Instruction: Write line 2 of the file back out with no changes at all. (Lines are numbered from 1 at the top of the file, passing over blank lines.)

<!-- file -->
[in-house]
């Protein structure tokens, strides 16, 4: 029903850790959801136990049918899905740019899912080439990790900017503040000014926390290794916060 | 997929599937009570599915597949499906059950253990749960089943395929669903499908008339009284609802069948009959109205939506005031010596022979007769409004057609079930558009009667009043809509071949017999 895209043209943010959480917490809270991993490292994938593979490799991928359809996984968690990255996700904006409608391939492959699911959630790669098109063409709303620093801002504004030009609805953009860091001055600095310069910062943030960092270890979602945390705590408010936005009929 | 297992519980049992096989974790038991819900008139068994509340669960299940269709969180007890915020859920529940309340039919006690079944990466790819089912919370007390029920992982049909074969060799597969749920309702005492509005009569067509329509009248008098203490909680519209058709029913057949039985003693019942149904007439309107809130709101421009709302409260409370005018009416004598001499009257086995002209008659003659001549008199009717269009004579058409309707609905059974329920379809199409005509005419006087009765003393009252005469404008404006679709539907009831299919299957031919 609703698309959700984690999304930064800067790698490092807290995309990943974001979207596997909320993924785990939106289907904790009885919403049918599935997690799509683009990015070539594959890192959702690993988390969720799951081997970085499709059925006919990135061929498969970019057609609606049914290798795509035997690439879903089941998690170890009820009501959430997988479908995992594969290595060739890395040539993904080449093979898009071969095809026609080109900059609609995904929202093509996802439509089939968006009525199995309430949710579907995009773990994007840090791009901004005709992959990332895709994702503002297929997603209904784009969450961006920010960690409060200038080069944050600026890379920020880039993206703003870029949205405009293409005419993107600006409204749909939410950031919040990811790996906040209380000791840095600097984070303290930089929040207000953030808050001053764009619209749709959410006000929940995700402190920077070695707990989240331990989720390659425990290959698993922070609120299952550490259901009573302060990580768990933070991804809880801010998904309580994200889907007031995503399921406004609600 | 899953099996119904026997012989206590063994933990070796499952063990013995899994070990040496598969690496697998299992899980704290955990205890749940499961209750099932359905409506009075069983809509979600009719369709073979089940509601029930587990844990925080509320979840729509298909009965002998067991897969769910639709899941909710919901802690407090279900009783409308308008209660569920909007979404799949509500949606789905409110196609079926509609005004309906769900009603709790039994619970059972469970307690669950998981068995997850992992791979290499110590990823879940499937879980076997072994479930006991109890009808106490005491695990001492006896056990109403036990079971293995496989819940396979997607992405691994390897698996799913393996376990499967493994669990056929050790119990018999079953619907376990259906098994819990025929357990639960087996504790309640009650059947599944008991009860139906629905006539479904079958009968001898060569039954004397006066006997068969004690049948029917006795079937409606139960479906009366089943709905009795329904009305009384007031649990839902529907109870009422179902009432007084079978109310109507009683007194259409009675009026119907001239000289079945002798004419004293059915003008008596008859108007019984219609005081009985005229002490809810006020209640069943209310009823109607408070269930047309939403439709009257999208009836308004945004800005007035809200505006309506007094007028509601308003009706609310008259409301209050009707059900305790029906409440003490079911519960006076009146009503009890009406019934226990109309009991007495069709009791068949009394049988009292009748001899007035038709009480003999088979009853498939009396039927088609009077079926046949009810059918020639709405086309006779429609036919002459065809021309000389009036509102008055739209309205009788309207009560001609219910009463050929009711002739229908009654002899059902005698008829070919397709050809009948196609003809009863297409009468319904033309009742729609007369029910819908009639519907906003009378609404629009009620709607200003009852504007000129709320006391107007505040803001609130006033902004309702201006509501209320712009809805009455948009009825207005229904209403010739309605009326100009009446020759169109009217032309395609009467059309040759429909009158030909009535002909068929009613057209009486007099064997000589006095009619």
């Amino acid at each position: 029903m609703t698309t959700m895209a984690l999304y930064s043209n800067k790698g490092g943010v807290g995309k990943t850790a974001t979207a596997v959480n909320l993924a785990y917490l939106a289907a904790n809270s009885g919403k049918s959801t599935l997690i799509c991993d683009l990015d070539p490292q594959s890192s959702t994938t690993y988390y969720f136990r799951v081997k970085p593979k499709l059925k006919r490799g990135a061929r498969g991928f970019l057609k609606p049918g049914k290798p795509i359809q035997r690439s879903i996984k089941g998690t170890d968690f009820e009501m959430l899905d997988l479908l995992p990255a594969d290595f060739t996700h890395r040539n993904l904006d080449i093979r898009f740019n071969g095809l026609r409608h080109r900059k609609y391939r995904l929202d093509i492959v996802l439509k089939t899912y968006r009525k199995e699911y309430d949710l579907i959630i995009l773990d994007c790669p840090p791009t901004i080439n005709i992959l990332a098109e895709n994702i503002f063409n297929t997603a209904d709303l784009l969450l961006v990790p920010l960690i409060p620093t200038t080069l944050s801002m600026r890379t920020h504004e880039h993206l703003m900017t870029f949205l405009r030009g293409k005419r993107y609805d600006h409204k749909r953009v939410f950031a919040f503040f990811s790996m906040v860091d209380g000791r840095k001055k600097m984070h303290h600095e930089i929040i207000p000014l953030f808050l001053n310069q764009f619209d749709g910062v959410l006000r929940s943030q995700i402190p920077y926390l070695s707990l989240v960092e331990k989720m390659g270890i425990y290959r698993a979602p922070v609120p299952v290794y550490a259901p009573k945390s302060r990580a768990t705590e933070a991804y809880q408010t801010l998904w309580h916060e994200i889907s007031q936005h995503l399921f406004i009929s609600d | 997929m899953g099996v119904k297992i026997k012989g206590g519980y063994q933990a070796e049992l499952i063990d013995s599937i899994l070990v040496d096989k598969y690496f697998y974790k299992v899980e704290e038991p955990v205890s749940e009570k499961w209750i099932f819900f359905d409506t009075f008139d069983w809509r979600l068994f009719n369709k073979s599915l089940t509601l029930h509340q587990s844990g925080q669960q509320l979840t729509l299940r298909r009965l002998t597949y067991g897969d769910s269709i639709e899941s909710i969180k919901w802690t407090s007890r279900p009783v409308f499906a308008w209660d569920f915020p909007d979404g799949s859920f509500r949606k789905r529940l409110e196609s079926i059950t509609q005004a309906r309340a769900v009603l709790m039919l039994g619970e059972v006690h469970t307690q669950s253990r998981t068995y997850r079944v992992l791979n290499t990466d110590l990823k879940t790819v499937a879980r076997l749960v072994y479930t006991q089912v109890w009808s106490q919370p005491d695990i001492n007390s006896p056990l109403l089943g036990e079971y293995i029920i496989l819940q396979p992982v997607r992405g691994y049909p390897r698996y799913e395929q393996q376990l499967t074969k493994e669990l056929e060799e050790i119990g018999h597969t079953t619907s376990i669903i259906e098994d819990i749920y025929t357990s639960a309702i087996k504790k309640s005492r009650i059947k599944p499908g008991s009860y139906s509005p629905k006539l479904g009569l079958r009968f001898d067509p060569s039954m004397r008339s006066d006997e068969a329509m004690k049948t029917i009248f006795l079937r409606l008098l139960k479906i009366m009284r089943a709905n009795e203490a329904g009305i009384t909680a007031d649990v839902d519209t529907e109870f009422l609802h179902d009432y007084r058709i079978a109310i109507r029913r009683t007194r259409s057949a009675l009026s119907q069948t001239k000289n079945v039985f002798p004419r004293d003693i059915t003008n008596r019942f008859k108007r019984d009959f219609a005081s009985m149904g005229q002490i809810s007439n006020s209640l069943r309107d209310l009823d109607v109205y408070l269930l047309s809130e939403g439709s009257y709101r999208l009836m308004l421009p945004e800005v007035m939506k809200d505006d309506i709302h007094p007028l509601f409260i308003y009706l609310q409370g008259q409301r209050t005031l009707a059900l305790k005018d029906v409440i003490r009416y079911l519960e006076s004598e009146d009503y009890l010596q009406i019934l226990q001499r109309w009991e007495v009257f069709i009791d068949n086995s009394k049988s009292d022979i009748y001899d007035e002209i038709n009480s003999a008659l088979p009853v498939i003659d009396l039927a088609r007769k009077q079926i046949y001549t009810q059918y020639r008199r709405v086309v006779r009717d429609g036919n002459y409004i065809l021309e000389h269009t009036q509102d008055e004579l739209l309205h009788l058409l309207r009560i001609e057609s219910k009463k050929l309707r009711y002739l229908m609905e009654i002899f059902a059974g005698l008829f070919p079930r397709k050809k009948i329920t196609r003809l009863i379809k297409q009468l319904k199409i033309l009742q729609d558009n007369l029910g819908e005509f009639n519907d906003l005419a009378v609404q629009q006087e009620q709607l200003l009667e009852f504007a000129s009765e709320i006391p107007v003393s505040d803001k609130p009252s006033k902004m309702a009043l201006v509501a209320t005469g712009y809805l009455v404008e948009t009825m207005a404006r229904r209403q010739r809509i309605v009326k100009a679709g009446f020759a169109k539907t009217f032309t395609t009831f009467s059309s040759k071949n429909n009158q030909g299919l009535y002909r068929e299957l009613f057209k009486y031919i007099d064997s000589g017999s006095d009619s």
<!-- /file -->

């Protein structure tokens, strides 16, 4: 029903850790959801136990049918899905740019899912080439990790900017503040000014926390290794916060 | 997929599937009570599915597949499906059950253990749960089943395929669903499908008339009284609802069948009959109205939506005031010596022979007769409004057609079930558009009667009043809509071949017999 895209043209943010959480917490809270991993490292994938593979490799991928359809996984968690990255996700904006409608391939492959699911959630790669098109063409709303620093801002504004030009609805953009860091001055600095310069910062943030960092270890979602945390705590408010936005009929 | 297992519980049992096989974790038991819900008139068994509340669960299940269709969180007890915020859920529940309340039919006690079944990466790819089912919370007390029920992982049909074969060799597969749920309702005492509005009569067509329509009248008098203490909680519209058709029913057949039985003693019942149904007439309107809130709101421009709302409260409370005018009416004598001499009257086995002209008659003659001549008199009717269009004579058409309707609905059974329920379809199409005509005419006087009765003393009252005469404008404006679709539907009831299919299957031919 609703698309959700984690999304930064800067790698490092807290995309990943974001979207596997909320993924785990939106289907904790009885919403049918599935997690799509683009990015070539594959890192959702690993988390969720799951081997970085499709059925006919990135061929498969970019057609609606049914290798795509035997690439879903089941998690170890009820009501959430997988479908995992594969290595060739890395040539993904080449093979898009071969095809026609080109900059609609995904929202093509996802439509089939968006009525199995309430949710579907995009773990994007840090791009901004005709992959990332895709994702503002297929997603209904784009969450961006920010960690409060200038080069944050600026890379920020880039993206703003870029949205405009293409005419993107600006409204749909939410950031919040990811790996906040209380000791840095600097984070303290930089929040207000953030808050001053764009619209749709959410006000929940995700402190920077070695707990989240331990989720390659425990290959698993922070609120299952550490259901009573302060990580768990933070991804809880801010998904309580994200889907007031995503399921406004609600 | 899953099996119904026997012989206590063994933990070796499952063990013995899994070990040496598969690496697998299992899980704290955990205890749940499961209750099932359905409506009075069983809509979600009719369709073979089940509601029930587990844990925080509320979840729509298909009965002998067991897969769910639709899941909710919901802690407090279900009783409308308008209660569920909007979404799949509500949606789905409110196609079926509609005004309906769900009603709790039994619970059972469970307690669950998981068995997850992992791979290499110590990823879940499937879980076997072994479930006991109890009808106490005491695990001492006896056990109403036990079971293995496989819940396979997607992405691994390897698996799913393996376990499967493994669990056929050790119990018999079953619907376990259906098994819990025929357990639960087996504790309640009650059947599944008991009860139906629905006539479904079958009968001898060569039954004397006066006997068969004690049948029917006795079937409606139960479906009366089943709905009795329904009305009384007031649990839902529907109870009422179902009432007084079978109310109507009683007194259409009675009026119907001239000289079945002798004419004293059915003008008596008859108007019984219609005081009985005229002490809810006020209640069943209310009823109607408070269930047309939403439709009257999208009836308004945004800005007035809200505006309506007094007028509601308003009706609310008259409301209050009707059900305790029906409440003490079911519960006076009146009503009890009406019934226990109309009991007495069709009791068949009394049988009292009748001899007035038709009480003999088979009853498939009396039927088609009077079926046949009810059918020639709405086309006779429609036919002459065809021309000389009036509102008055739209309205009788309207009560001609219910009463050929009711002739229908009654002899059902005698008829070919397709050809009948196609003809009863297409009468319904033309009742729609007369029910819908009639519907906003009378609404629009009620709607200003009852504007000129709320006391107007505040803001609130006033902004309702201006509501209320712009809805009455948009009825207005229904209403010739309605009326100009009446020759169109009217032309395609009467059309040759429909009158030909009535002909068929009613057209009486007099064997000589006095009619």